A former University of Minnesota employee described by a judge as a “rising star” at the school was sentenced Wednesday to eight years’ probation for stealing more than $100,000 from the university.
Michael J. McDaniel, 35, of Lilydale, apologized in court before he was sentenced, and said he missed his former job at the university “every day.” He was working at the Center for Magnetic Resonance Research when he committed the crimes to fuel his gambling addiction. He was fired in November 2018.
“I wish I would’ve realized sooner the issues I had going on…,” McDaniel said, adding that he is undergoing debt management counseling, treatment for gambling and hasn’t set foot in a casino since February.
McDaniel pleaded guilty in June to two counts of theft by swindle. He used university money to buy 78 computers through the U bookstores for his department from September 2017 to August 2018. He resold them, pocketing more than $125,000 in profits.
When he was confronted about the crimes, McDaniel concocted a bizarre story about being assaulted at gunpoint on campus by three men who coerced him into making the purchases.
“This is a young man who has been living a lie for years,” Assistant Hennepin County Attorney Susan Crumb said before sentencing. “It’s time for sunshine. It’s time for clean air.”
Crumb urged Hennepin County District Judge Martha Holton Dimick to sentence McDaniel to six months in the county workhouse and electronic home monitoring in addition to the probation. She expressed concern that McDaniel’s current employer, a chiropractic clinic, was not aware of his criminal case.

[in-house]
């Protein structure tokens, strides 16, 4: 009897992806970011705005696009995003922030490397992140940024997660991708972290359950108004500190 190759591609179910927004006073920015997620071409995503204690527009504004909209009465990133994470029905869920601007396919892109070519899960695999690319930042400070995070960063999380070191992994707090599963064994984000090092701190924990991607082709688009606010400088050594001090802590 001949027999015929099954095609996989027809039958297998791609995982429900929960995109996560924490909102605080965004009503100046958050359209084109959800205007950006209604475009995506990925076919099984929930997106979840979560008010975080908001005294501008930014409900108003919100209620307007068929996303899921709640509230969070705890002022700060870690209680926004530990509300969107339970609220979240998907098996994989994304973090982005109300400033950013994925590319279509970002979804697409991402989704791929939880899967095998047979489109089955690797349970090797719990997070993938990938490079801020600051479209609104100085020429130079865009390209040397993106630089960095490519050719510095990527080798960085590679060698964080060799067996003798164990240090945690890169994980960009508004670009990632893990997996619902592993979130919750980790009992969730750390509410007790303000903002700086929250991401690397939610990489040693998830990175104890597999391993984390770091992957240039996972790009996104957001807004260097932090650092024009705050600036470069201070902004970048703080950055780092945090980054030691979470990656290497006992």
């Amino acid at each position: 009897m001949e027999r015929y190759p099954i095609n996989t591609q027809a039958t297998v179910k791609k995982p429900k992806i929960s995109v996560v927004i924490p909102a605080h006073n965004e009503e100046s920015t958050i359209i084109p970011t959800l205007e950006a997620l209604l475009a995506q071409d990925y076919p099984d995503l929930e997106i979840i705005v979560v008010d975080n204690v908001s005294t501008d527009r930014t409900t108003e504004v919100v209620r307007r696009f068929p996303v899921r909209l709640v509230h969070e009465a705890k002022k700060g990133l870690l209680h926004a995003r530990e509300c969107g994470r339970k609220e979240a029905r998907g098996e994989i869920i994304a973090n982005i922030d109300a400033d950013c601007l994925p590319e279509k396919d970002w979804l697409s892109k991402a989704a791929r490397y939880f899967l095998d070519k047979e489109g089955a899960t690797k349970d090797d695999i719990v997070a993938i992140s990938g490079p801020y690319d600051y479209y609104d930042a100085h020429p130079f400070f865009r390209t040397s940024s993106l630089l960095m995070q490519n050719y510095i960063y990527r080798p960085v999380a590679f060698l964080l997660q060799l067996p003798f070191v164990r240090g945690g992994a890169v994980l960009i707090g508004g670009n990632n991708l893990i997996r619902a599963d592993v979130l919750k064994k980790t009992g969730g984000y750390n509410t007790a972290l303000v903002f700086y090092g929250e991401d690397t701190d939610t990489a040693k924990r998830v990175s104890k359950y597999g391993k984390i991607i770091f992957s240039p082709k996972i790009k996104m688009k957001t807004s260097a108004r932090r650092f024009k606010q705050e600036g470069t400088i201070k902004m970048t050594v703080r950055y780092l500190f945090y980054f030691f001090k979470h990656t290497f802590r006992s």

Crumb said that although McDaniel feared losing his job if his employer learned of the crimes, the employer should be notified because McDaniel has access to clients’ financial information.
Crumb also requested that McDaniel pay $134,544 in restitution to the university, which did not request prison time for McDaniel.
McDaniel’s attorney, Judith Samson, said her client has taken steps to address his crimes and rehabilitate himself through counseling and Gambler’s Anonymous meetings, among other steps that were mandated by the court.
“He was forthcoming and accepting of his responsibility,” Samson said. “He’s doing everything he can possibly do …”
Samson asked for 10 days in the county workhouse, noting that the case was essentially McDaniel’s first offense. (He previously pleaded guilty in a companion case for buying iPads from Target and returning empty boxes for a total of $6,000.)
In addition to probation, Holton Dimick sentenced McDaniel to three months in the county workhouse with furloughs for work, treatment and school, and nine months on electronic home monitoring. He will have to serve 2 1/4 years in prison if he violates the terms of his probation.
He was also ordered to pay full restitution to the university.
“You were a rising star at the University of Minnesota,” Holton Dimick told him. “Now, for the rest of your life you’re going to have to deal with this.”
The judge agreed with Crumb about alerting McDaniel’s employer of his criminal status.
“This is your new reality,” the judge said, adding that some employers will never hire McDaniel despite his treatment and counseling.
McDaniel, who is out of custody, will turn himself in Sept. 6.